Jasmine Lloyd said he has been harassing her since she wastwelve years old—the Durham police officer who gunned down her boyfriend, Frank “Scooter Bug” Clark, November 22 in McDougald Terrace. He even threatened her when she was pregnant with a child who became fatherless the moment Master Officer C.S. Barkley fired a fatal shot that shook the city’s black community to its core, she said.
So when, at the tail end of a press conference called by thelawyers representing the Clark family in the aftermath of an officer-involved shooting that eyewitnesses claim was unjust, the floor was opened for comment, Lloyd cried out. She couldn’t hold it in any longer.
“I’ve been holding this in my heart since I was twelve yearsold,” she said. “Barkley needs to go. Something’s got to give. He’s dirty. … He can’t walk the streets no more. He’s a crooked cop.”
Whether or not Barkley is, in fact, a “crooked cop” has yetto be proven, however, several city residents interviewed by the INDY say they have had run-ins with the officer—from a young man who said Barkley “busted my eye” with a flashlight to a young woman who said she was stopped and “pulled out my car” for no reason in the vicinity of McDougald Terrace. And the officer was accused, in 2006, of using excessive force when he used a flashlight to break up a fight between two teenage girls outside of Jordan High School—an incident that left a fifteen-year-old with a fractured skill.
Those who gathered Wednesday afternoon—a legal team from theSouthern Coalition for Social Justice joined grieving family members, friends, activists and neighbors Wednesday afternoon to unwrap their emotions and demand justice for Clark—revealed more allegations, and detailed a “history with these officers” including a 2014 incident that saw Barkley and the other two men involved in Clark’s death, M.D. Southerland and C.Q. Goss, arrest three people in the Bentwood community “after tasing and beating three generations of one family.”
Ian Mance, one of the attorneys who represented the Alstonfamily in the wake of that incident, said the police acted improperly back then and “injected themselves into a situation that didn’t require police at all.”
“When it was all said and done, they had knocked Mrs. Alston off of her feet—a sixty-one-year-old woman—they had tased her fourteen-year-old grandson … and they had also tased the child’s father. And after they had done all this, they realized how bad this looked and so they huddled together and decided to bring criminal charges against all three members of the family.”Those charges would later be dismissed by the DurhamDistrict Attorney’s Office and the officers became the subjects of an internal investigation. Southerland was disciplined, but the details of his punishment were never disclosed. Barkley and Goss were cleared, a result Mance blames on a corrupt system.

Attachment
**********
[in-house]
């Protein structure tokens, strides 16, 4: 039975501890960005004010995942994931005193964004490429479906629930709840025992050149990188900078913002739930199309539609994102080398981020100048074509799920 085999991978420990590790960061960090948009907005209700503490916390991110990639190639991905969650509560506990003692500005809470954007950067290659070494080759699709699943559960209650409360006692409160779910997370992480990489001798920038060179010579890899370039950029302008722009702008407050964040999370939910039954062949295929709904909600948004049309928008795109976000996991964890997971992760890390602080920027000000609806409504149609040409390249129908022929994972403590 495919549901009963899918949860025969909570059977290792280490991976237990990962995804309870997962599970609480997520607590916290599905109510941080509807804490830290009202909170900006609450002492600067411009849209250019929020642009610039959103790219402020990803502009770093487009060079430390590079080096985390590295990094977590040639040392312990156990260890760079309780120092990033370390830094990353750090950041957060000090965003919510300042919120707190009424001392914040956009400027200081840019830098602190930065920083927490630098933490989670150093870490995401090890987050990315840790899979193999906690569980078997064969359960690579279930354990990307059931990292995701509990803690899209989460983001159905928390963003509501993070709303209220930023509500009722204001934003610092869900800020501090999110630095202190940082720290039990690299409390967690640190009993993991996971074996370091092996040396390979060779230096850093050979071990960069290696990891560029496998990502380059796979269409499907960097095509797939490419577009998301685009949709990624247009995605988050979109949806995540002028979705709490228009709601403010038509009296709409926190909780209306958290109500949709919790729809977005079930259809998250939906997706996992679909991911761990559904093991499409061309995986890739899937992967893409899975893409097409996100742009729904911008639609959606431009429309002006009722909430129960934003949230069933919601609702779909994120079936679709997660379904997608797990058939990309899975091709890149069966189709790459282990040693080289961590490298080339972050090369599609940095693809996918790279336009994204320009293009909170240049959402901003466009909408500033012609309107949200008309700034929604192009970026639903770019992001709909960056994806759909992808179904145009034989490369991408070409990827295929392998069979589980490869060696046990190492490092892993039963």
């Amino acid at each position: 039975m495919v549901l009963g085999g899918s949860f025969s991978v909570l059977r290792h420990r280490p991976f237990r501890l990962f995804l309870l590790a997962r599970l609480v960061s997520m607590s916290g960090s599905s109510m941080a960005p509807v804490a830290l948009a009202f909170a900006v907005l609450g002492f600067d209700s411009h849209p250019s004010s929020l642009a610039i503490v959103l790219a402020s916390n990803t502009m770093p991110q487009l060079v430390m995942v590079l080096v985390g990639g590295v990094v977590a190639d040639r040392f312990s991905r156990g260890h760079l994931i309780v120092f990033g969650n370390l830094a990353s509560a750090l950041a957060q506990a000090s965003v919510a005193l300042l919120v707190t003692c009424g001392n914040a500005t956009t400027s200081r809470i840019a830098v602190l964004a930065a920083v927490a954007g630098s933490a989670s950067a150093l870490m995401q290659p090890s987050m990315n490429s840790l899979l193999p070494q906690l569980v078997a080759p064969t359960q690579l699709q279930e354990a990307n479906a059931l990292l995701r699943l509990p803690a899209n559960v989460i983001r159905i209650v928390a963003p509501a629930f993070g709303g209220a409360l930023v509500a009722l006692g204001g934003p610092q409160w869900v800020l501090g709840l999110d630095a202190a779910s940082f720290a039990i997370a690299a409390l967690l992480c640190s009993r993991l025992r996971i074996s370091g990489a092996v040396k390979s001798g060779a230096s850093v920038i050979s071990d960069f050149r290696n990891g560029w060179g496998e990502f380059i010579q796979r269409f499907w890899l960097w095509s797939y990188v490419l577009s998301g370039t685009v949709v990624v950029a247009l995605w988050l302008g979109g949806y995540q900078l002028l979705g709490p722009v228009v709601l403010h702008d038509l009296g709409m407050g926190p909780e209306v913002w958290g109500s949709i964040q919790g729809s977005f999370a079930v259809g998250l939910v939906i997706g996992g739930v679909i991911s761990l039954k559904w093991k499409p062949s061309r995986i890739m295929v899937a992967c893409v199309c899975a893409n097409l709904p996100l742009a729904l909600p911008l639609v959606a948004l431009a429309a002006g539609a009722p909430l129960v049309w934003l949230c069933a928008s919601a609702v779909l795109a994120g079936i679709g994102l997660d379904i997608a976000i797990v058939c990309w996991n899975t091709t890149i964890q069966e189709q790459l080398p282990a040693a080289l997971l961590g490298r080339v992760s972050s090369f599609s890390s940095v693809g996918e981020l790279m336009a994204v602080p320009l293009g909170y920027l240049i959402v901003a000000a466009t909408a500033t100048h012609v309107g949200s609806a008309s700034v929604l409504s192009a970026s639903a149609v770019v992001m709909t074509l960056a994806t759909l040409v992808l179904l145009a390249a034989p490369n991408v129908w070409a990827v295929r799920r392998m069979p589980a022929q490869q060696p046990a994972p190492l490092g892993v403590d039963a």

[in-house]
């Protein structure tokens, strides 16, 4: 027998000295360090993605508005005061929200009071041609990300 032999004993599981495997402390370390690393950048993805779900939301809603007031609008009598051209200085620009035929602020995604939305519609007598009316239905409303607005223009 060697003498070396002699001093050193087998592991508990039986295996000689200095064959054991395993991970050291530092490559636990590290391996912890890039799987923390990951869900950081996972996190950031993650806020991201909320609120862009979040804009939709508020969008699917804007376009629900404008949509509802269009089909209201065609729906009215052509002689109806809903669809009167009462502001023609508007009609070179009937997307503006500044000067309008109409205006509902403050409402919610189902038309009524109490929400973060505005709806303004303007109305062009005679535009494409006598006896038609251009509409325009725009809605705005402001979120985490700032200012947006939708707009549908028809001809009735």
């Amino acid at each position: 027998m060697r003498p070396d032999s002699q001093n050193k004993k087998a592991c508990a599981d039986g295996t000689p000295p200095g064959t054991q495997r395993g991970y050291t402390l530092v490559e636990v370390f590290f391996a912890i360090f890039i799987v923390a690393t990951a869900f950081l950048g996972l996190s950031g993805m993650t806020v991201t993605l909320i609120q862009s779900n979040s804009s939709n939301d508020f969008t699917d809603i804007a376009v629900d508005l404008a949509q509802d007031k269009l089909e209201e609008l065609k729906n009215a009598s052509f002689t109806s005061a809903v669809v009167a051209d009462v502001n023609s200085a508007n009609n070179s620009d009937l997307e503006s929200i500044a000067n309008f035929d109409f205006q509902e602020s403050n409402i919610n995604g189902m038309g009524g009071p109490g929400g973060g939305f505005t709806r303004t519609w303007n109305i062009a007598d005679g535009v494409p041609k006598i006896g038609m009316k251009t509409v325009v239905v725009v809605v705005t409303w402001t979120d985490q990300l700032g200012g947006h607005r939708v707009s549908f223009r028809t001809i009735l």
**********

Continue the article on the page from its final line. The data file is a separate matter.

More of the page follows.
“We have had many conversations with the city of Durham,specifically the Durham Police Department … about these very officers and we stated in no uncertain terms a year-and-a-half ago that we believed these officers represented a threat to this community,” he said. “I feel that in this case, our institutions failed us. These officers had no business being on the street after what happened to the Alston family.”
But the coalition’s words fell on deaf ears. And then, last week, those same officers showed up at McDougald Terrace in an unmarked car. Just what happened after they arrived is still under investigation by the SBI.The five-day report released late Tuesday evening did little to clarify things. Dave Hall, another attorney from the coalition, said it contained “spotty and inconsistent facts” and omitted the answers to critical questions.
“This report is very minimal on actual facts,” he said. “What we have in the actual report is roughly two lines of substance.”
So he called on the DPD to conduct gunshot residue tests on Clark, his clothing and the officers. He asked that DNA tests be conducted on the gun police say they found near the victim’s body. And he demanded that an inquiry be made into past allegations of excessive force that have been made against Barkley, Southerland and Goss—that those findings be released to the public.
“We can do better by this community. We have to do better by this community. This is part of Durham. If we can build an eighty-million-dollar police department, we can build twenty-six-story high-rises, certainly we can do better by this community. I challenge our city leaders … to do better.”
Only one member of the Durham City Council was on hand to hear that challenge. But Don Moffitt declined to comment on the incident or investigation. He, he said, was simply there to “listen and learn.”
Had he walked over to the makeshift memorial resting under the tree where Clark’s body fell a week ago, he could have learned about the thirty-four-year-old’s favorite candy and drink (samples were left there) or how he was the kind of young man “who was always helping the kids.” He would have heard a woman say he was a model father and defended his friends sometimes to a fault. But those memories ultimately gave way to more emotion.
“This community, we in pain,” said the woman. “Why Scooter Bug? This don’t make sense. I knew he was a bad man, but I never thought Barkley would take it this far.”